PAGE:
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National Diet Library Newsletter

No. 227, December 2019

The Tale of Genji in the palm of your hand―edutainment from the Edo period

Humanities, Maps, Rare Books and Old Materials Division
Reader Services and Collections Department

This article is a translation of the article in Japanese
in NDL Monthly Bulletin No. 692 (December 2018).

Genji Monogatari. Published by Yoshida Zengoro, Koto (Kyoto), 1749. 28 volumes; 6.9×4.8cm in colored wood box.
Available in the NDL Digital Collection.

Shown in the photos above is a set of 28 palm-sized books containing explanatory notes about The Tale of Genji. The storage case is made of paulownia wood and decorated with pictures of flowers. Stored inside the case are one unnumbered volume titled “Outline/Table of Contents” and 27 numbered volumes. The box and its contents are small enough that you might think they are nothing more than accessories to a Hina doll set. But the books are actually filled with important information explaining the cultural background necessary to appreciate The Tale of Genji.

The unnumbered volume is titled “Outline/Table of Contents” and contains an overview as well as commentary on The Tale of Genji that describes the moral significance of the story. In fact, given the similarity of the language used in this commentary with that of the Myojosho1, a collection of commentaries on The Tale of Genji that dates from 1530, some scholars have suggested that the writer of this edition used the Myojosho as a reference.

The 27 numbered volumes contain commentary and explanatory notes for two of The Tale of Genji's 54 chapters. The label on each cover shows a volume number and the titles of the chapters. For example, the label on the cover of the third volume reads “Wakamurasaki Suetsumuhana 3, "from which we know that the content of this third volume is about the chapters “Wakamurasaki" and "Suetsumuhana."

(Right) Frontispiece of Hanachirusato, Suma 6
(Left) Waka from Chapter 31 Makibashira

Each volume has a frontispiece with an illustration of a scene from the story as well as the chapter titles and a graphic symbol called a kou-no-zu, which depicts a sequence of fragrances. In fact, The Tale of Genji has a strong association with koudou or the Way of Fragrance. For Japanese aristocrats, fragrance was an integral part of their everyday life, and they would even play games, called monkou, that involved sampling and then guessing the ingredients to different combinations of fragrances. Kou-no-zu were devised as a means for recording these combinations. There is a well-known monkou called Genji-kou that is based on The Tale of Genji. Eventually, almost every chapter* of The Tale of Genji became associated with a specific order of fragrances, including some which are the same.

The text of each volume contains information intended to help the reader grasp the gist of the stories, such as the meaning of the titles, a synopsis of the plot, and information on each characters' age, official rank, and relationship with other characters. And there is also at least one quotation of waka, a Japanese style poem, included with commentary in each volume. This approach is reminiscent of the Genji-kokagami, a simplified version of The Tale of Genji written by Kazan' in Nagachika at the beginning of the Muromachi period. It was very popular because of its simplicity, and several editions were published during the Edo period. Japanese verse was often written in a calligraphic style called chirashi-gaki, which features large amounts of white space and flowing characters. And each numbered volume contains at least one example of waka presented in this style. In addition to providing commentary on The Tale of Genji, they also serve as examples of good handwriting.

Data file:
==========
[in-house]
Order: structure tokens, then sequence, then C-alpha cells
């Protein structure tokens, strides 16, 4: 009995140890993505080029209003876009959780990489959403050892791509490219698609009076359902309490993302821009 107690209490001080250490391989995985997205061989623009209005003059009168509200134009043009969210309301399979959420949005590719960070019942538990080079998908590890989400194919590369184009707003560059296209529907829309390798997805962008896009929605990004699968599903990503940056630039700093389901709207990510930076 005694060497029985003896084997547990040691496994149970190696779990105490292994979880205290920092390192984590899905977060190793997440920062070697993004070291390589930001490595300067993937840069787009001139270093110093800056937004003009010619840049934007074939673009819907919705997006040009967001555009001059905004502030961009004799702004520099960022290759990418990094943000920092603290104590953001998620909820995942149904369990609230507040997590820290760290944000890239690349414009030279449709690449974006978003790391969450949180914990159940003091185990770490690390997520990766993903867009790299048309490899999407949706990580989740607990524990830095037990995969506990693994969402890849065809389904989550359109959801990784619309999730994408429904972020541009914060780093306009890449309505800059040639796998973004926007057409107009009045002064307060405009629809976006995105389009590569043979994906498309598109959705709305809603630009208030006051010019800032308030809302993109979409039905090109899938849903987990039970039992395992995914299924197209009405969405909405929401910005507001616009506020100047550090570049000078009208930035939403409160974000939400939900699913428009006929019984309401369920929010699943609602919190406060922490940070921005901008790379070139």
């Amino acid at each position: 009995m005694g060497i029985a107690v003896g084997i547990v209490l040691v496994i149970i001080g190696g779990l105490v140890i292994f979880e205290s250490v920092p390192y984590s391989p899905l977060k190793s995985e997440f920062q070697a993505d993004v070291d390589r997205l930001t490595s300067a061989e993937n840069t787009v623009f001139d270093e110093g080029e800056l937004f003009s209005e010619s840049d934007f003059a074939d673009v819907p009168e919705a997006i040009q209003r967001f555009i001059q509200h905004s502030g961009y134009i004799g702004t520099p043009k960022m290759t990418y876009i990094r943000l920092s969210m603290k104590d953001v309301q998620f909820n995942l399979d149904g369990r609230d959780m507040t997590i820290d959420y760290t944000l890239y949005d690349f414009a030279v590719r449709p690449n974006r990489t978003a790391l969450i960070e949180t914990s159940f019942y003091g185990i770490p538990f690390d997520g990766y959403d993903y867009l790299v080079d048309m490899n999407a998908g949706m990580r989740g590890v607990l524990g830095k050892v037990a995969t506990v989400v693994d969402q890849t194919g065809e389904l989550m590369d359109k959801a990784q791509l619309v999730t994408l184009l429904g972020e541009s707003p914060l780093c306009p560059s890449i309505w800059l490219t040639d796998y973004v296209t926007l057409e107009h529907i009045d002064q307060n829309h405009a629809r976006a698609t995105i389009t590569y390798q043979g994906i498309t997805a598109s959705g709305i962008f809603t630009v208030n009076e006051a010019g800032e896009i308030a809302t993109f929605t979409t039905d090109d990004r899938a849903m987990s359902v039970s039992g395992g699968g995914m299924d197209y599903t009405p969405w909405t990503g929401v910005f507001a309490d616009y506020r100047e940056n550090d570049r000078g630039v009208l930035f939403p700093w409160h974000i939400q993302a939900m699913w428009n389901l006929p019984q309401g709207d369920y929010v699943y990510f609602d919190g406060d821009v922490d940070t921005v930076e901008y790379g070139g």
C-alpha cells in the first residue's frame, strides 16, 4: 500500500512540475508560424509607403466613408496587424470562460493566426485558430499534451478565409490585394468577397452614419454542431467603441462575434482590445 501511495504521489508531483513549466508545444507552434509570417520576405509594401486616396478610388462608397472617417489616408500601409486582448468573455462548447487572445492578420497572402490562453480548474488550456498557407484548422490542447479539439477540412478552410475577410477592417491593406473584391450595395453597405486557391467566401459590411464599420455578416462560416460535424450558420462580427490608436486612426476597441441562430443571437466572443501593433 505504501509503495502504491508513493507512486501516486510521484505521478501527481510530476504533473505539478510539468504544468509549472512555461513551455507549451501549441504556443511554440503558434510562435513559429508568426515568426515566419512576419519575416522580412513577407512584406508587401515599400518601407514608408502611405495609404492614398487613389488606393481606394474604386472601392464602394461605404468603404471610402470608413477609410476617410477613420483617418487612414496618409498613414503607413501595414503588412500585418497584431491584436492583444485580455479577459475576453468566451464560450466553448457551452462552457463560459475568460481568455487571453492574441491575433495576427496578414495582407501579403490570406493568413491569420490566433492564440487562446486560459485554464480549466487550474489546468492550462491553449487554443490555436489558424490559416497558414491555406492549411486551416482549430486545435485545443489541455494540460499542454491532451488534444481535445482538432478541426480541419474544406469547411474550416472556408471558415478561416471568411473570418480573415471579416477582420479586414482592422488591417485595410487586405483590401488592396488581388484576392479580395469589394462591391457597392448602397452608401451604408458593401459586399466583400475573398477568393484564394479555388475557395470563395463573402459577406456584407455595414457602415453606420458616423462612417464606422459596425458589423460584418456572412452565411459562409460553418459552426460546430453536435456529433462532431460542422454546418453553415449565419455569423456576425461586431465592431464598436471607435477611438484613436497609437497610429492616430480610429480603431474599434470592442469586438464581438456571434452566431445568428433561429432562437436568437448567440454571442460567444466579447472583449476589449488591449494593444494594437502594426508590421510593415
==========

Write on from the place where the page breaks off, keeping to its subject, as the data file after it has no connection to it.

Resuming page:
This set of books was apparently produced with the aim of providing education for women. But it is clear from the copy held at the Tsurumi University Library that there were other uses for these books beyond just reading. In addition to the books and storage case, the Tsurumi University Library set also includes a sheet of paper on which a board game is printed.

This board game appears to be played by two players who throw dice to move their markers around the board that looks like this. In this case, the books are used as markers.

Whether used for reading or as a board game, this set seems to have been an educational toy which helped people acquire the knowledge about The Tale of Genji while playing a game. These small books are a symbol both of the popularity of the world of Genji and public enthusiasm for women’s education in the Edo period.

An advertisement from the publisher is attached to the back of the box lid. It states that in addition to this popular edition in the illustration Paulownia wood box, there was also a deluxe edition that came in a black lacquered box. The Waseda University Library has some of these black lacquered boxes, and you can browse images in Waseda University's "Classic Registry General Database"

(Translated by HYUGA Tomoaki)

References (in Japanese):

  • "Yugigu," Nihon no bijutsu vol. 32. Edited by Seki Tadao, published by Gyosei, December 1968. 【NDL Call No. Z11-195】
  • Mamehon Genji Monogatari, Genji Monogatari, Fushimitennohon eiin vol.14, written by Murasakishikibu, edited by Yoshida Koichi. Published by Kotenbunko, January 1995. 【NDL Call No.KG58-E23】
  • Genji Monogatari no Kyoju Shiryo: Chosa to Hakkutsu. Written by Nakano Koichi, published by Musashino Shoin, November 1997. 【NDL Call No. KG59-G60】
  • Waka to Monogatari, Tsurumi Daigaku Toshokan Zo Kichosho 80 Sen, Gakko Hojin Soji Gakuen Soritsu 80 Shunen Kinen Tenji, Tsurumi Daigaku Zo Kichoshoten Kaisetsu Zuroku. Edited by Tsurumi Daigaku Toshokan, published by Tsurumi Daigaku, October 2004. 【NDL Call No.UP72-H27】

  1. The Myojosho was edited by the Sanjo-nishi family.